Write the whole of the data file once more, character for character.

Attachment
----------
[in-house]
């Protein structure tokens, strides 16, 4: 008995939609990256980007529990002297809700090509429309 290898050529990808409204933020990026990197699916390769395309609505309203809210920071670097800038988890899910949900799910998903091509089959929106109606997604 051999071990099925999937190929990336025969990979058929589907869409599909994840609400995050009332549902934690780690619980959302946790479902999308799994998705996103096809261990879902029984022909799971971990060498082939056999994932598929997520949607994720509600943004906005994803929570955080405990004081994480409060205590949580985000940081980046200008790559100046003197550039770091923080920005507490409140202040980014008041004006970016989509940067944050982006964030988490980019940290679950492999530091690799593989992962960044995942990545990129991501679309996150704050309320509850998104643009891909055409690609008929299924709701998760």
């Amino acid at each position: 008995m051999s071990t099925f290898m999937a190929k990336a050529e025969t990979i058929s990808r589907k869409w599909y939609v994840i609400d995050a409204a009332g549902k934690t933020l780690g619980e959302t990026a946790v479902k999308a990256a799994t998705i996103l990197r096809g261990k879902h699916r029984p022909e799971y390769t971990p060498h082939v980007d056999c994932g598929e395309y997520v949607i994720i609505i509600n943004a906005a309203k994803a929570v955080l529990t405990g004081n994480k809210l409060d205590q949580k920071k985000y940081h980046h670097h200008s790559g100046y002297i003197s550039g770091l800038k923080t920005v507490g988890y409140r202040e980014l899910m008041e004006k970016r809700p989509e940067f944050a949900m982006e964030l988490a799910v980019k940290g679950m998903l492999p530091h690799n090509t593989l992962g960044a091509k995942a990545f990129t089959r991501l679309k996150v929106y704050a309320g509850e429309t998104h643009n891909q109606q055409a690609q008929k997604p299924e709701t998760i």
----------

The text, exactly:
[in-house]
């Protein structure tokens, strides 16, 4: 008995939609990256980007529990002297809700090509429309 290898050529990808409204933020990026990197699916390769395309609505309203809210920071670097800038988890899910949900799910998903091509089959929106109606997604 051999071990099925999937190929990336025969990979058929589907869409599909994840609400995050009332549902934690780690619980959302946790479902999308799994998705996103096809261990879902029984022909799971971990060498082939056999994932598929997520949607994720509600943004906005994803929570955080405990004081994480409060205590949580985000940081980046200008790559100046003197550039770091923080920005507490409140202040980014008041004006970016989509940067944050982006964030988490980019940290679950492999530091690799593989992962960044995942990545990129991501679309996150704050309320509850998104643009891909055409690609008929299924709701998760």
């Amino acid at each position: 008995m051999s071990t099925f290898m999937a190929k990336a050529e025969t990979i058929s990808r589907k869409w599909y939609v994840i609400d995050a409204a009332g549902k934690t933020l780690g619980e959302t990026a946790v479902k999308a990256a799994t998705i996103l990197r096809g261990k879902h699916r029984p022909e799971y390769t971990p060498h082939v980007d056999c994932g598929e395309y997520v949607i994720i609505i509600n943004a906005a309203k994803a929570v955080l529990t405990g004081n994480k809210l409060d205590q949580k920071k985000y940081h980046h670097h200008s790559g100046y002297i003197s550039g770091l800038k923080t920005v507490g988890y409140r202040e980014l899910m008041e004006k970016r809700p989509e940067f944050a949900m982006e964030l988490a799910v980019k940290g679950m998903l492999p530091h690799n090509t593989l992962g960044a091509k995942a990545f990129t089959r991501l679309k996150v929106y704050a309320g509850e429309t998104h643009n891909q109606q055409a690609q008929k997604p299924e709701t998760i």